Review of 'Room'

room.jpg Ma (Brie Larson) is a loving and caring mother for her five-year old son Jack (Jacob Tremblay) as they spend their lives together locked in a 11 by 11 foot room. Ma has been in “room” for seven years. The only natural light comes into “room” from a skylight high in the ceiling. There are frequent nightly visits by their captor who brings them food and drink, taking his fee from his abuse of Ma in bed. After finally managing to escape their problems do not seem to end with the ramifications of their incarceration taking their toll on Ma's family and, of course, on Jack who struggles to cope with a world he has never known outside the four walls of “room”.

A powerful and moving piece of cinema told largely from the perspective of Jack. Tremblay puts on an utterly convincing performance as the young boy first by portraying life in “room” then as a troubled young man struggling to cope with the dramatic change of life outside. Larson as Ma is compelling as the compassionate mother yet with human frailty as she also struggles to deal with the life that fate has given her. Together the two have an obvious on-screen chemistry and draws the viewer into their world - Both the good and bad.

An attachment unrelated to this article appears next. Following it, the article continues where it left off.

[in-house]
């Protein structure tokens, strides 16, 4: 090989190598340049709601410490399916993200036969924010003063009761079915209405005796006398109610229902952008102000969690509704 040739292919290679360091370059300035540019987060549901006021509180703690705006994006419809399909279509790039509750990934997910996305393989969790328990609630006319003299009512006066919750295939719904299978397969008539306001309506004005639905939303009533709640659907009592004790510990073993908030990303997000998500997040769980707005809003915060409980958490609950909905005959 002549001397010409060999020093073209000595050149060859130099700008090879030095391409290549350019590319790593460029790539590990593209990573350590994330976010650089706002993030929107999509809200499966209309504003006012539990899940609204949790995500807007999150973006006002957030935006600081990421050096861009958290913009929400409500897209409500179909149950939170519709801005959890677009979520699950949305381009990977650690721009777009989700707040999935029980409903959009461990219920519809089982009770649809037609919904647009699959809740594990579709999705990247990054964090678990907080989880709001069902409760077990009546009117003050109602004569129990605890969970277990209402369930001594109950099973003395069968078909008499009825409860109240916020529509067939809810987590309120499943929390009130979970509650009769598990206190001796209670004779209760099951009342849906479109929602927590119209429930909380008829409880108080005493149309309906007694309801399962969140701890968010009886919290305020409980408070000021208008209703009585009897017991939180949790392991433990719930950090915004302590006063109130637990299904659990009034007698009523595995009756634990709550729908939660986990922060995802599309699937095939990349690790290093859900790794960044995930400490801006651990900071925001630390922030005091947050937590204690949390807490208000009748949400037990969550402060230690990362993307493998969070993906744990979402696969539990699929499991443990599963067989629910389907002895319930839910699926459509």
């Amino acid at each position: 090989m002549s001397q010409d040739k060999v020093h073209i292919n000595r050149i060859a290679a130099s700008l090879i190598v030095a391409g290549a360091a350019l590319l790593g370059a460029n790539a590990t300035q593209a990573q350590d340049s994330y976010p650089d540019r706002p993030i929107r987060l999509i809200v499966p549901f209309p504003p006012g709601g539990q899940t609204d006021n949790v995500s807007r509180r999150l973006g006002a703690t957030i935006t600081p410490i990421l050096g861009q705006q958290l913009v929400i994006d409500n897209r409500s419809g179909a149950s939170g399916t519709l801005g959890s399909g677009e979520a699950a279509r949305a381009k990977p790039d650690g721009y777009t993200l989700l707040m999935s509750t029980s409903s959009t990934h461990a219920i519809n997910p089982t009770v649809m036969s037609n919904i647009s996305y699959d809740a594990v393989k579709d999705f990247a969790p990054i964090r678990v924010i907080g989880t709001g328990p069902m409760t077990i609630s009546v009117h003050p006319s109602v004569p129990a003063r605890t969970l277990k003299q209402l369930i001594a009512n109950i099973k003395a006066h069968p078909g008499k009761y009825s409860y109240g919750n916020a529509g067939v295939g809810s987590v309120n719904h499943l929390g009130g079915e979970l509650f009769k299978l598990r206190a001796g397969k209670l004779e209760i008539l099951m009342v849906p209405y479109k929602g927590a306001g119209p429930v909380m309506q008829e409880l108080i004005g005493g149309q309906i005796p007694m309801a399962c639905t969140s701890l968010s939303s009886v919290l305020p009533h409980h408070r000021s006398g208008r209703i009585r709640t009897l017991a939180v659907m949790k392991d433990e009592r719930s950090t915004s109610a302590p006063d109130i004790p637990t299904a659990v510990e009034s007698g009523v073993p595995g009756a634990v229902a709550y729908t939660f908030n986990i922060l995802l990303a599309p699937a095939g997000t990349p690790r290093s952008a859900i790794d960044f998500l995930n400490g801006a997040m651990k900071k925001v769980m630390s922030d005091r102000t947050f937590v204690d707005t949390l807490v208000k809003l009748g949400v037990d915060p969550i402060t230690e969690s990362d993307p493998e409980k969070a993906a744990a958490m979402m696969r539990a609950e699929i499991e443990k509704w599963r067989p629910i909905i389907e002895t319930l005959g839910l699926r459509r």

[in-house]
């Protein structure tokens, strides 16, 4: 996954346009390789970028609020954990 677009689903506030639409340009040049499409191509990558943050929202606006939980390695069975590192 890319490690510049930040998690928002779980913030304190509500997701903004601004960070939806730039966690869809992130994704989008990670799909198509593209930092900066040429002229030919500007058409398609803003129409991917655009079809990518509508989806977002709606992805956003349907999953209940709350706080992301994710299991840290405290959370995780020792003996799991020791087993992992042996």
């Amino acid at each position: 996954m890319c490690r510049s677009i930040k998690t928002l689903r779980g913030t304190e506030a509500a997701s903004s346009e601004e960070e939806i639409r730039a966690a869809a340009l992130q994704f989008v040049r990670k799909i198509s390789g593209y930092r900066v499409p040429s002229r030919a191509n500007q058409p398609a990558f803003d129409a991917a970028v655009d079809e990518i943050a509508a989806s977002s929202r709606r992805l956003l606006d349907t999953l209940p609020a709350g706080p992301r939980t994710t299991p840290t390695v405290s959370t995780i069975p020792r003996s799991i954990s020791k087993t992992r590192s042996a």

The film looks amazing as it really gives us a sense of what it must be like to live in such a small environment for a young boy with the camera often at his height to give his perspective. When his world then opens up we continue to see it through his eyes and are, as he is, overwhelmed. The “room” set truly looks like it has been lived in for years with infinite attention to detail showing how much the filmmakers were willing to do to draw us into the story. The whole universe that Ma and Jack have spent their years in – Jack's drawings on the wall, the broken toilet, the marks on the wall showing Jack's height over time, the general wear and tear of the place…amazing.

This is a film that is not afraid to take it's time despite it's 118 minute running time. The goal is to understand how extraordinary circumstances have effected the lives of a mother and her child. With this we end up feeling and completely understanding what these characters are going through.

A powerful and moving piece based on the best-selling novel by Emma Donoghue, “room” is an engaging piece of cinema and not one for the easily upset though ultimately it is a story of the triumph of the human spirit.

Rating: “I have absolutely no complaints”

Review Date: 2018-04-29

Directed by: Lenny Abrahamson

Studio: Element Pictures

Year: 2015

Length: 118 minutes

Genre: Melodrama